If we could consciously meet our fears or pains, our passionately felt decisions of the past, we might arrive back to awareness of the ‘transparency’ or matrix. In the Catholic sense, we would have now ‘admitted’ to consciousness – to ourselves – our past ‘sin’ or error. Becoming conscious of such patterns often wipes them away. In modern psychological terms, awareness transforms. If we see some of the ancient teachings in this light they are less esoteric, and more easily understood as amazing expressions of past psychological insight.

 

healing force

Coming back to the experience of a nightmare, or in fact any dream, while we are alive we can wake up. But what ancient cultures say is that when we die we cannot wake from this world of dreaming, or perhaps of nightmare. This is precisely why masses are said, or why teachings of the East expound ways of helping the dead find their way out of the apparent reality of a strange and perhaps disturbing environment.

In the ‘Bardo Thodol’ (Tibetan Book of The Dead) the dying or dead person is told to hold himself or herself in the Clear Light, without letting anything such as thoughts or karmic influences claim them. What this means in today’s terms is that a living person reads to the dead, telling them not to get lost in their own thoughts and feelings. They are told that underlying the apparent reality of the ‘dream’ or mental landscapes and environment they find themselves in, is the clear consciousness without form. All the mental images and emotions, terrors and wonders experienced, are things the mind creates. But it is all a moving torrent of experience that is not ultimately satisfying. Only the clear consciousness gives the person an experience of their fundamental nature.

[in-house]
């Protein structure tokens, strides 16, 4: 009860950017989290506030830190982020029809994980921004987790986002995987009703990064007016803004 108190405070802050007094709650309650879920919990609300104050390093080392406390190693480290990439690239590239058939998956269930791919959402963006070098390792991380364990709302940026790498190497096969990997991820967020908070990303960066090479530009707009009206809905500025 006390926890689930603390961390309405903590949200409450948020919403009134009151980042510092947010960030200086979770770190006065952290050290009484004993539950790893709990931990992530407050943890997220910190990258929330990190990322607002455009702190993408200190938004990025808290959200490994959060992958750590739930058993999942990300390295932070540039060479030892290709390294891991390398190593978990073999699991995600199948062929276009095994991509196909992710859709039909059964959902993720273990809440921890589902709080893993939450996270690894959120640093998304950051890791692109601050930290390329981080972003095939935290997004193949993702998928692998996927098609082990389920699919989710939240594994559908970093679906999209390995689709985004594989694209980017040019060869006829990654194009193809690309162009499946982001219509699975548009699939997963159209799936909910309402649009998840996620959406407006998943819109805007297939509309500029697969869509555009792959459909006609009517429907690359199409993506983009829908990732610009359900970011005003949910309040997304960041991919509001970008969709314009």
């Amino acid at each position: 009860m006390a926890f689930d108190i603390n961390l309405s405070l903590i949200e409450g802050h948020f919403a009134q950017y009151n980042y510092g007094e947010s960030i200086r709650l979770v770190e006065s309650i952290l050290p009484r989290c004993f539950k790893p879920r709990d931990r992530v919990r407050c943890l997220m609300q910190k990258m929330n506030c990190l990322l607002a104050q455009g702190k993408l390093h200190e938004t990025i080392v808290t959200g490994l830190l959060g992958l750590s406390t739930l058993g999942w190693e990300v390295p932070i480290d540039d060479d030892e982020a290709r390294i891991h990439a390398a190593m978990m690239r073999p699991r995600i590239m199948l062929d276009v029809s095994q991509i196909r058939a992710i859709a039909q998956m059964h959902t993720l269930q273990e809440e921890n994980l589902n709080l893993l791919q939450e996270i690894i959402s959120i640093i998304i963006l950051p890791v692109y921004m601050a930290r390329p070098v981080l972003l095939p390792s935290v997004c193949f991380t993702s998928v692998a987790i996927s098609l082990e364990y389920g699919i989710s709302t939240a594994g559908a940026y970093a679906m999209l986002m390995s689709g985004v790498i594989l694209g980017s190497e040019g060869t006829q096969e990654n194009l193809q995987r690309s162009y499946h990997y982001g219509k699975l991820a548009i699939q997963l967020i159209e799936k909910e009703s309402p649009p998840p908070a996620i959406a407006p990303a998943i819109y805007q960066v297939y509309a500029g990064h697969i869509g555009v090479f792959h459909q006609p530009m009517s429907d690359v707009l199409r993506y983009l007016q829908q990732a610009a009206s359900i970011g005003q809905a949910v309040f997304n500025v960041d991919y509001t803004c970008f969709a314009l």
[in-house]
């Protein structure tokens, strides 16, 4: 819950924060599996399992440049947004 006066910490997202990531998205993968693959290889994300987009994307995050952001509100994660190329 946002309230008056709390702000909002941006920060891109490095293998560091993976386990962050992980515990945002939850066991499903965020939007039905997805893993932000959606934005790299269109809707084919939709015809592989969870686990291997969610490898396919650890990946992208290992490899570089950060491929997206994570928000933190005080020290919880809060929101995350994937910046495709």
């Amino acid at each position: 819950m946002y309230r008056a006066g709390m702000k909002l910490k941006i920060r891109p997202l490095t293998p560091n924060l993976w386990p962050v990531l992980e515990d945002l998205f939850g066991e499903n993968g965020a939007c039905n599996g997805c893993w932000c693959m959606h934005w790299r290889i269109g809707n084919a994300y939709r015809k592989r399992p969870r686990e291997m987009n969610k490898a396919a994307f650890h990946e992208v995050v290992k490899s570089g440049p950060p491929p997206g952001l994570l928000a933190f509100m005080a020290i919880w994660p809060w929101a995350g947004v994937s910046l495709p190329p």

In Christianity this clear light is called Christ the Redeemer.

If we gain some concept or feeling of the power that has grown us from conception onwards; that has unified the millions of body cells; that organises all the functions and organs of our body and mind, we have an understanding of this unifying power. Modern psychology has also shown us how hate, fear, shock, jealousy, interfere with this activity as it attempts to keep us whole and healthy.

If we think of the totality of our past experience as the karmic matrix mentioned, we might see even more clearly how hate, fear, shock, jealousy interferes with the principle behind our own growth and stable existence. The Catholic sacraments look upon the negative influence of this karmic matrix as our ‘state of sin’ and tell us Christ can redeem us.

When we experience the power of this internal life principle in the way healing or ‘redemption’ takes place in us during and after illness, our awareness of its power and reality becomes very great. It is the energy that upholds our existence, and which we can either, co-operate with or work against.